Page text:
Wednesday, 16 February 2011

Solar PV hits interesting times in the UK

We begin our case study into the development of a solar PV niche in the UK at a very interesting moment in its history. Of course, the saying, "may you live in interesting times", is reputed to be an old Chinese curse. Certainly for PV, the things that make it so interesting right now leave its fortunes in some doubt. One of the key policy measures for supporting solar PV (amongst other renewable energy technologies) has been cast into doubt, threatening confidence in the sector precisely at the moment when it was finally enjoying something of a take-off. Many solar firms have come to the UK to take advantage of the burgeoning market, local installers are increasing in number, and UK manufacturing capacity for panels is growing.

Last week, Chris Huhne, the Secretary of State for Energy and Climate Change, announced an early review of the Feed-in-Tariff scheme for renewable energy that had been in operation since April 2010. Solar PV was singled out as a chief cause of this unscheduled review. Ostensibly, there is concern in government that the tariff rate for solar PV generation (currently up to 41.3 pence/kWh, depending on the system installed) was attracting some very large, farm-scale projects, whose impact on payments, electricity bills, and Treasury targets under the FIT would be disproportional if there were a great many of these schemes. However, the energy secretary has defined large energy projects as those over 50kW, considerably smaller than the 5MW solar farms that were causing Huhne so much concern. The 50kW scale brings into the definition of ‘large’ many street, public building, and community-scale developments that were being developed by local groups, social enterprises and solar entrepreneurs alike.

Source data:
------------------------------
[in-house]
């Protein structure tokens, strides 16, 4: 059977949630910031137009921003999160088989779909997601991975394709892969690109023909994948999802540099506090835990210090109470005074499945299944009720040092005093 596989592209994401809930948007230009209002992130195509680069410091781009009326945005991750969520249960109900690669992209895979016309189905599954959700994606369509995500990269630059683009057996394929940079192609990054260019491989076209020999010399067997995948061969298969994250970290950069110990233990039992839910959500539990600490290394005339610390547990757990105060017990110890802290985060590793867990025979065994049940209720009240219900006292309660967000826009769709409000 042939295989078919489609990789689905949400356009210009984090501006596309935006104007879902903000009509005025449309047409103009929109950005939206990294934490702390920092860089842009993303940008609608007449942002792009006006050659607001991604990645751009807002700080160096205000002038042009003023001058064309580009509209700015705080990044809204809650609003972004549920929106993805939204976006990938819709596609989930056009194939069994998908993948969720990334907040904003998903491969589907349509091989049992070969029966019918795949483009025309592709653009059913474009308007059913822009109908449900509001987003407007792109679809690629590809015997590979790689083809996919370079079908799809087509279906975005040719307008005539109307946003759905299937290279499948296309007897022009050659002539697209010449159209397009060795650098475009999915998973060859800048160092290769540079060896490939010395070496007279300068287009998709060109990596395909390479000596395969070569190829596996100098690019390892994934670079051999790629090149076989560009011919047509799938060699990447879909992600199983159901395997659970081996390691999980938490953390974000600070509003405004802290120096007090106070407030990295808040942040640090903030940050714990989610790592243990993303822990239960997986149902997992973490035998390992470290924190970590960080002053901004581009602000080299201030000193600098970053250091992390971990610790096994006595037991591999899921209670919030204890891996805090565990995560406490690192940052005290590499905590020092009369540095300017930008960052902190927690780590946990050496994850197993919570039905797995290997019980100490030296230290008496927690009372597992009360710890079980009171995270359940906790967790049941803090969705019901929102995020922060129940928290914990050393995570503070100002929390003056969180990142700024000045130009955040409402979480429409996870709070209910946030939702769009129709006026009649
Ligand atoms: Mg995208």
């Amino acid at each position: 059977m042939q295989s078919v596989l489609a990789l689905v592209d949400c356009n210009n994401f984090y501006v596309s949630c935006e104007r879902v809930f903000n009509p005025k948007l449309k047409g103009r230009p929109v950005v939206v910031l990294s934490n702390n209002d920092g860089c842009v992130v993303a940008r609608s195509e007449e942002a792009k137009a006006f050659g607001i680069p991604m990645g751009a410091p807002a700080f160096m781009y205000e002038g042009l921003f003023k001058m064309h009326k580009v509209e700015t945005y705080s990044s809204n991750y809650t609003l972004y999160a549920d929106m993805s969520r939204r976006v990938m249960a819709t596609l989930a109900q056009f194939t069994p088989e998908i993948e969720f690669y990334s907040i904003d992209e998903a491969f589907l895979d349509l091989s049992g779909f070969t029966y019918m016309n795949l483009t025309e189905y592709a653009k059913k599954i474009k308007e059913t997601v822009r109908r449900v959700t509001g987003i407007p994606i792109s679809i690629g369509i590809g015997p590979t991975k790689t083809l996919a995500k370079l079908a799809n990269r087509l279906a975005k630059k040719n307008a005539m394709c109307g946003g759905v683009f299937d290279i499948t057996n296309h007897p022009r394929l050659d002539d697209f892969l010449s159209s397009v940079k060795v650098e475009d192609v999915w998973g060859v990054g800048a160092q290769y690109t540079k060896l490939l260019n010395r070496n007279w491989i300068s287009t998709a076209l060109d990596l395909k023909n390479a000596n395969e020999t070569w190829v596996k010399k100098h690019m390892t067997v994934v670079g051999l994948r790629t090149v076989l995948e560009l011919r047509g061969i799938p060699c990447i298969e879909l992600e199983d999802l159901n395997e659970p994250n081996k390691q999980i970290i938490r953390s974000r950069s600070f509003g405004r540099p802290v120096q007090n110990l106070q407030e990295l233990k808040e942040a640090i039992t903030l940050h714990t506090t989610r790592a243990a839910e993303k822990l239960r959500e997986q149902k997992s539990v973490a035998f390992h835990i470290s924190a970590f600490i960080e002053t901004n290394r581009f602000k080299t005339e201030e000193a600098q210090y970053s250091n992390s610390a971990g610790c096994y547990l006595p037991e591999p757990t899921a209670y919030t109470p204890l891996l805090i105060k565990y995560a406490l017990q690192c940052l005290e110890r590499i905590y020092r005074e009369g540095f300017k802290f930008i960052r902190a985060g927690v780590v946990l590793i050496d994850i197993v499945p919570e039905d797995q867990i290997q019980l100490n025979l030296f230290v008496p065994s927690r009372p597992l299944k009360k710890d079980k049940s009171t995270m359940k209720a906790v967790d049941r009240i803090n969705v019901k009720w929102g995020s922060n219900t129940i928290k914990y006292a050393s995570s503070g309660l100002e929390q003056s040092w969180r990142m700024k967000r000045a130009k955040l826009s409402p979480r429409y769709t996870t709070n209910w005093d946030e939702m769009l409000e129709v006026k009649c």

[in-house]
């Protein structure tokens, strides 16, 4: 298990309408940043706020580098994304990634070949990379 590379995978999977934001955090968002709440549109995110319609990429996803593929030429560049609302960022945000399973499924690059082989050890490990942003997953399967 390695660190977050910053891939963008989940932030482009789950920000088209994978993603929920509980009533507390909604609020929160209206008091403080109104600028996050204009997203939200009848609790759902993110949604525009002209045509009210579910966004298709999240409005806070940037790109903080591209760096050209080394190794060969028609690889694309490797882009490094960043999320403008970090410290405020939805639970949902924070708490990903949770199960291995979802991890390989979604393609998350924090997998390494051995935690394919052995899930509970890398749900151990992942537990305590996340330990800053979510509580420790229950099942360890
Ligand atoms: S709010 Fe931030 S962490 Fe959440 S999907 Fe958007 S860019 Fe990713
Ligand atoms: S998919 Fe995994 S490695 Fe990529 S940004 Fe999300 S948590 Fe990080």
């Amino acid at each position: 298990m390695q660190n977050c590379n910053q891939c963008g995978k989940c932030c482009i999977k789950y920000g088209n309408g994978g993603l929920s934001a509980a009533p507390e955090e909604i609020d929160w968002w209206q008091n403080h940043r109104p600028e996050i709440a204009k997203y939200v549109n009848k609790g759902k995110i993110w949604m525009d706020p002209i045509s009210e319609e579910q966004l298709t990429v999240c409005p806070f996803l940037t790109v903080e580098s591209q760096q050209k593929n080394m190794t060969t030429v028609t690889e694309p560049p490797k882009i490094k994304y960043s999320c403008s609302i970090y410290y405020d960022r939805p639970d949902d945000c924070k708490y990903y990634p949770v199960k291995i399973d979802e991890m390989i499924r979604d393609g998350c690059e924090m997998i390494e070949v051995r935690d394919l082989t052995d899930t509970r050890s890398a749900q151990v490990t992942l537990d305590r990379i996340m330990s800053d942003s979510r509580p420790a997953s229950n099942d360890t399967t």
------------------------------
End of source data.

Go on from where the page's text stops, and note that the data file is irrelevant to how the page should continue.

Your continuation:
Unsurprisingly, the review announcement has received heavy criticism from the solar industry and supporters. Given that only a few solar farm projects have been announced to date, some suspect lobbying from large energy businesses interested in other energy technologies. Others in government have criticised solar PV and FIT as a very expensive way to cut carbon emissions. Some in government take quite a narrow neo-classical economic perspective, and expect it to stand up to narrow price per tonne of carbon reduction evaluations. Justine Greening, economic secretary to the Treasury, was reported last year as saying:

"We will focus on the most cost-effective approaches [to tackle climate change] ... In fact, the more you care about climate change, the more value for money counts. We have to make sure every penny saves the maximum emissions possible. And we will put a stop to the last government's obsession with equating high levels of expensive inputs with high impact."